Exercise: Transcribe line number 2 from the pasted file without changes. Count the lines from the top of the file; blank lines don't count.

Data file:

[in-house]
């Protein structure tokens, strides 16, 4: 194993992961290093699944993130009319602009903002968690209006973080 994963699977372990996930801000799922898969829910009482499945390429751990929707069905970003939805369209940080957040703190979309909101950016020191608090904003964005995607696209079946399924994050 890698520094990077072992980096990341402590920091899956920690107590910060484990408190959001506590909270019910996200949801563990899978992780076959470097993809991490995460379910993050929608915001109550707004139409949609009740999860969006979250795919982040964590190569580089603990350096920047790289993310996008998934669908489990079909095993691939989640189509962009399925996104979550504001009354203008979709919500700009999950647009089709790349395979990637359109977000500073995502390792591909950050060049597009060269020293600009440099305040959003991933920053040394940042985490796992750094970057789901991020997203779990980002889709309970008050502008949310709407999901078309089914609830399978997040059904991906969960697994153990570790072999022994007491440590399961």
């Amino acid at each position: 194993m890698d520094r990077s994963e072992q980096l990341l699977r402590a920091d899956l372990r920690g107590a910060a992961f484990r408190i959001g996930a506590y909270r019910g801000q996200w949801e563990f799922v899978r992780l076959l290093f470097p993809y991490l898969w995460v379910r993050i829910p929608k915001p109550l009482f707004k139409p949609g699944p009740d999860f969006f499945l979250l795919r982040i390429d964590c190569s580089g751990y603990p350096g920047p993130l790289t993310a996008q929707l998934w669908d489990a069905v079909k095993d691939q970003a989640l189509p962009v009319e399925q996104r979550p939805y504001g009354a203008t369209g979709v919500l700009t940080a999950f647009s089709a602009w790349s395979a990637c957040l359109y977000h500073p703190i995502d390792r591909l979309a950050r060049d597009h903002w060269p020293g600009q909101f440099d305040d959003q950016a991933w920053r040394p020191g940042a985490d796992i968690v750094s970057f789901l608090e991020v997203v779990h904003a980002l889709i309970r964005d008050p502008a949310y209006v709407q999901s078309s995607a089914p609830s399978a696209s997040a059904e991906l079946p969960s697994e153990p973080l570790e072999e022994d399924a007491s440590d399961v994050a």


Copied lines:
């Protein structure tokens, strides 16, 4: 194993992961290093699944993130009319602009903002968690209006973080 994963699977372990996930801000799922898969829910009482499945390429751990929707069905970003939805369209940080957040703190979309909101950016020191608090904003964005995607696209079946399924994050 890698520094990077072992980096990341402590920091899956920690107590910060484990408190959001506590909270019910996200949801563990899978992780076959470097993809991490995460379910993050929608915001109550707004139409949609009740999860969006979250795919982040964590190569580089603990350096920047790289993310996008998934669908489990079909095993691939989640189509962009399925996104979550504001009354203008979709919500700009999950647009089709790349395979990637359109977000500073995502390792591909950050060049597009060269020293600009440099305040959003991933920053040394940042985490796992750094970057789901991020997203779990980002889709309970008050502008949310709407999901078309089914609830399978997040059904991906969960697994153990570790072999022994007491440590399961």